And while the protesters expressed their view on Morales’s visit, Barrow indicated that the meeting’s atmosphere was “cordial” as “they both congratulated each other for their respective recent victories at the polls”. The meeting was private, but a press release was later issued that indicated what had been discussed by Morales and Barrow. “Prime Minister Barrow and President-elect Morales discussed the bilateral relations between Belize and Guatemala, including a way forward in respect of resolving our historical differences. They agreed to continue along the path set out in the Framework Agreement and Confidence Building Measures of 2005 for expanding functional cooperation between the two countries, and each committed to strengthen the processes that already exists for good neighborly relations so that the two countries may continue to live in peace and as friends pending a legal resolution of the territorial dispute. Both sides agreed to make a greater effort to enhance cooperation and understanding at various levels, especially in areas of security, business, trade and investment,” stated the release.PM-Morales2
Barrow even offered a media briefing in the afternoon of Saturday, November 28th to better shed some light on the Morales courtesy visit. “[Moralez] indicated that he is committed to working the process. I told him that I appreciated that. We are going to be geographically contiguous – we are going to be neighbors forever. The professional relationship I think is good between the militaries, between our foreign ministries, the people to people interaction is good. There are trade ties; there are ties of commerce; there are educational exchanges. I was very clear that both sides needed to understand that the confidence building measures, the protocols in place and the all-important factor of goodwill – all must be put into the pot, stirred properly to ensure that we avoid flashpoints, to ensure that we can live in peace and good neighborliness respecting each other’s sovereignty while the question of dispute or claimed is being resolved by legal means,” said Barrow.PM-Morales
He went on to explain that they slightly touched on the territorial dispute going to the international Court of Justice (ICJ) but not in depth. “I believe we all know that the legal mechanism, the legal function, the legal arrangement that we are talking about is the ICJ; providing both populations agree by way of the referendums; that would have to be held. So we didn’t get into any detail in terms of the ICJ. He has to settle in, we have to be very sure that in terms of any referendum time table, it is a time table that suits Belize and so I didn’t think this was the time to start discussing that sort of detail.”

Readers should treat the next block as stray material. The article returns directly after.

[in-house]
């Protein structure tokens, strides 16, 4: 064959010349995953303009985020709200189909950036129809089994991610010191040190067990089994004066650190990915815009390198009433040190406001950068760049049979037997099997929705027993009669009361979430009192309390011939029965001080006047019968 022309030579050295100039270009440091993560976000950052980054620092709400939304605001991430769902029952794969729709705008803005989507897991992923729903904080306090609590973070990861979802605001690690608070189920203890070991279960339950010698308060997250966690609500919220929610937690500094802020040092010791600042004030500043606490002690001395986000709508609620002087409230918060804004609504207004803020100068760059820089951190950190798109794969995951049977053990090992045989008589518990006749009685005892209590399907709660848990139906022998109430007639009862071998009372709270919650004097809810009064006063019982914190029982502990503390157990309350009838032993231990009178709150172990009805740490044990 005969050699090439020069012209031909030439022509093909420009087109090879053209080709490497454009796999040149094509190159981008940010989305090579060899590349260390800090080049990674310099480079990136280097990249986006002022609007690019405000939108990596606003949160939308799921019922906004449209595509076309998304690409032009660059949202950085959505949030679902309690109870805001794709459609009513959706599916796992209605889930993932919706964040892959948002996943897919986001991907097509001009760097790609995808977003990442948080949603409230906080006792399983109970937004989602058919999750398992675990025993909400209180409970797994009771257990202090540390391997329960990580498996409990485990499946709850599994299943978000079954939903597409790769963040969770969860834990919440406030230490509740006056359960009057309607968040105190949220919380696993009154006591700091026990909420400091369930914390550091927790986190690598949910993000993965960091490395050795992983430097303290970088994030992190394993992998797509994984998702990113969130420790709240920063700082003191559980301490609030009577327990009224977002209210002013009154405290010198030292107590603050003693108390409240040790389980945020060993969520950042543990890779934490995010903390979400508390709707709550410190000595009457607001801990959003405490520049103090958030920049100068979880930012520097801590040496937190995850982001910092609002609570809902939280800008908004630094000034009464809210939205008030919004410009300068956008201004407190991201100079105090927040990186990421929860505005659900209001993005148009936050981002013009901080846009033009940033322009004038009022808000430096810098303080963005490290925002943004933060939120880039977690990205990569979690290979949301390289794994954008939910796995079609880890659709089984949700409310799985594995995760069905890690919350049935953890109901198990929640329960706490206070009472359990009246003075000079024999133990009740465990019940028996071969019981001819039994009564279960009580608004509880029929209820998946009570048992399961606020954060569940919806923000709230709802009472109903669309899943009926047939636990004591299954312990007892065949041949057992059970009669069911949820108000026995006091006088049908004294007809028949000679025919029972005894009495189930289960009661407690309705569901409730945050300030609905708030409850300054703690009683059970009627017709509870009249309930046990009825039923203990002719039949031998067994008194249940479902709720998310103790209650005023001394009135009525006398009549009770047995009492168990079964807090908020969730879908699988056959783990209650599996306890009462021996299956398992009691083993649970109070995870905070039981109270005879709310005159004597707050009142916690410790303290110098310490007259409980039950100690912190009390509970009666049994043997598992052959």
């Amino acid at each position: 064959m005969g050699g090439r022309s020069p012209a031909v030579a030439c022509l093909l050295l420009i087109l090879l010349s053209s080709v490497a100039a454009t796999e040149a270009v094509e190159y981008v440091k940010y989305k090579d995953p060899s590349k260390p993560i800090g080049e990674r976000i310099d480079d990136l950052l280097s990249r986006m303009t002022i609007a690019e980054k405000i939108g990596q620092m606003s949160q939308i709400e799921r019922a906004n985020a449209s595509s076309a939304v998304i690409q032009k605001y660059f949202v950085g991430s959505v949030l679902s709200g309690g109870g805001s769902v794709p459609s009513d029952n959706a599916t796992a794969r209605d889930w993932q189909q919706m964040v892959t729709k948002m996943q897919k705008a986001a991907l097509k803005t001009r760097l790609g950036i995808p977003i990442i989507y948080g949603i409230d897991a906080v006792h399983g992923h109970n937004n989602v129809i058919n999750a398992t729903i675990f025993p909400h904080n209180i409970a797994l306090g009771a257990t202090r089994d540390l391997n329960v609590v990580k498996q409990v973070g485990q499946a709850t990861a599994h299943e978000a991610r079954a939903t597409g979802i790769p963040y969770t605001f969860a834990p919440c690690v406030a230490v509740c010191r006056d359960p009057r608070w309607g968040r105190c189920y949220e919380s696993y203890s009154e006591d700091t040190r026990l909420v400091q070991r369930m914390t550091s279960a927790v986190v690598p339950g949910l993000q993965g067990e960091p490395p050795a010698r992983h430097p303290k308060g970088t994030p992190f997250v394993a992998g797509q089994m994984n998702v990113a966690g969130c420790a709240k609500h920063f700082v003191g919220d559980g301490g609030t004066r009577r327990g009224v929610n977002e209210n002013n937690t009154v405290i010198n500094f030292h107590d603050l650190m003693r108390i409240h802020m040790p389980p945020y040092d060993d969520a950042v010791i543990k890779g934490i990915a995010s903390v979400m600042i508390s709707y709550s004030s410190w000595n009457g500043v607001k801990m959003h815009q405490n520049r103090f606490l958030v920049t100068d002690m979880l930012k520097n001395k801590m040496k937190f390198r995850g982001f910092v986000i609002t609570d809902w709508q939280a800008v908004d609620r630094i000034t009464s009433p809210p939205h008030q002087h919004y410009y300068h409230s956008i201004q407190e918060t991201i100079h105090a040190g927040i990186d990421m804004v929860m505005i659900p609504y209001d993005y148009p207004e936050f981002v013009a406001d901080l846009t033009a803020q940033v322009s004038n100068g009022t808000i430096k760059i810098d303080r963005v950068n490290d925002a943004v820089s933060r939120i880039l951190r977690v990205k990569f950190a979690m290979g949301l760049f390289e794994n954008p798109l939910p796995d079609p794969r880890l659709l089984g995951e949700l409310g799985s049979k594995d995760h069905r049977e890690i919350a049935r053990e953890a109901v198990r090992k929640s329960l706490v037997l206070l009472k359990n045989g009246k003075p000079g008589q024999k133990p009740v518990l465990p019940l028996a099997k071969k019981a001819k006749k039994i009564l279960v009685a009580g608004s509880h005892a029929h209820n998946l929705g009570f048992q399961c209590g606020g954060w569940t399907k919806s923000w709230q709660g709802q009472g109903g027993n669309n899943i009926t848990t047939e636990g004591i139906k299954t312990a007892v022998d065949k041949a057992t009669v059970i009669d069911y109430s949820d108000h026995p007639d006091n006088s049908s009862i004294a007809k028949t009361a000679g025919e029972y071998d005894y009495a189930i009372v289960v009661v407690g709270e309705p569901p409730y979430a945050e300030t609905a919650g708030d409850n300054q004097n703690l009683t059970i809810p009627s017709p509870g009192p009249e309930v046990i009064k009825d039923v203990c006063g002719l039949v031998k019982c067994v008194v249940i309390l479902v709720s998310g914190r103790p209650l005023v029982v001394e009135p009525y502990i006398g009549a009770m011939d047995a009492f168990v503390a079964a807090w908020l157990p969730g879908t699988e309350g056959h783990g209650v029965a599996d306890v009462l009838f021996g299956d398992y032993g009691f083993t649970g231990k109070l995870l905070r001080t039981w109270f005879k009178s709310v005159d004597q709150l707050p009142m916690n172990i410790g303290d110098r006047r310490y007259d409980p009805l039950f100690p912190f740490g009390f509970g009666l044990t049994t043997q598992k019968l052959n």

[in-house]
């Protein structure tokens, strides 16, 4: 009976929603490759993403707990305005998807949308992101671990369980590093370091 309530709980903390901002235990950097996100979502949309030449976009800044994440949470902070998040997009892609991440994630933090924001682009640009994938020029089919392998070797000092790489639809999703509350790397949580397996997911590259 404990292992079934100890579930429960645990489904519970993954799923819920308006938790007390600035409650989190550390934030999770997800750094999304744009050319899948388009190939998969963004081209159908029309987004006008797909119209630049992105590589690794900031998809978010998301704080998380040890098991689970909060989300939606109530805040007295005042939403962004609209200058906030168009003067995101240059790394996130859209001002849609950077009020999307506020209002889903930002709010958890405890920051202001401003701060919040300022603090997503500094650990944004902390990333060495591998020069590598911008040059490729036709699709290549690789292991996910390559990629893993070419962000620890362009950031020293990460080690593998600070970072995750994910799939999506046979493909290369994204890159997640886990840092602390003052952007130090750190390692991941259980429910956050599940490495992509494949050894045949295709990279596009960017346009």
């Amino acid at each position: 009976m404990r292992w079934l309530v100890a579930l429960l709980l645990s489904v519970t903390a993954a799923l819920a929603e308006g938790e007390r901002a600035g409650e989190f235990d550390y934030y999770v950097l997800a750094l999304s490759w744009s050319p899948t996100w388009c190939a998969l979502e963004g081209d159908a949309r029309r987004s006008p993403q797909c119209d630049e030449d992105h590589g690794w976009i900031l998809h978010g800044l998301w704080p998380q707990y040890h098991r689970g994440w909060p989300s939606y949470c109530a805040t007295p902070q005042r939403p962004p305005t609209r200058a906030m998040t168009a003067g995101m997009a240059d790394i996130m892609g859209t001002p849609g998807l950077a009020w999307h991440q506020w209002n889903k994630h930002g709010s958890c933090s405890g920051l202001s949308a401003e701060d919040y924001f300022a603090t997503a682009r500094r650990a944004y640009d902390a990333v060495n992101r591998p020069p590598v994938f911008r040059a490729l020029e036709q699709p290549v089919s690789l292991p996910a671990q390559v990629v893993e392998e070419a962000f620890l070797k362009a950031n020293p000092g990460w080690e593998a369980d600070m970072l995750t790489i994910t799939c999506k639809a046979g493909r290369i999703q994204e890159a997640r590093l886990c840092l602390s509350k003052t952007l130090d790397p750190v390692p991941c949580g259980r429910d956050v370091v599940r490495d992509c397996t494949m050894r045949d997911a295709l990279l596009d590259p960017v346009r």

Morales did not provide any interviews or comments on the meeting, as he had requested no media attention prior to arriving in Belize. “[Morales] requested that the visit be low-key and that we not arrange any media. It was their request, it was their indication that they did not wish to speak to the press. I am speaking to the press. That is my obligation. He can decide whether he wants to speak to the press or not,” explained Barrow. The only ones present at the meeting were Guatemalan Foreign Minister, His Excellency Carlos Raul Morales; the President-elect’s Diplomatic Liaison Officer, Rodrigo Colmenares; Guatemalan Ambassador in Belize, His Excellency Estuardo Roldan; and Ms. Sandra Hovel, Director of Integration who accompanied Morales and Chief Executive Officer (CEO) in the Prime Minister’s Office, Audrey Wallace; CEO in the Ministry of Foreign Affairs, Ambassador Lawrence Sylvester; and Ambassador of Belize in Guatemala, Alexis Rosado who accompanied Barrow.
At the end of the meeting, Morales extended a special and personal invitation to Barrow to attend the presidential inauguration in January 14, 2016. Barrow expressed that he has every intention to attend if health permits.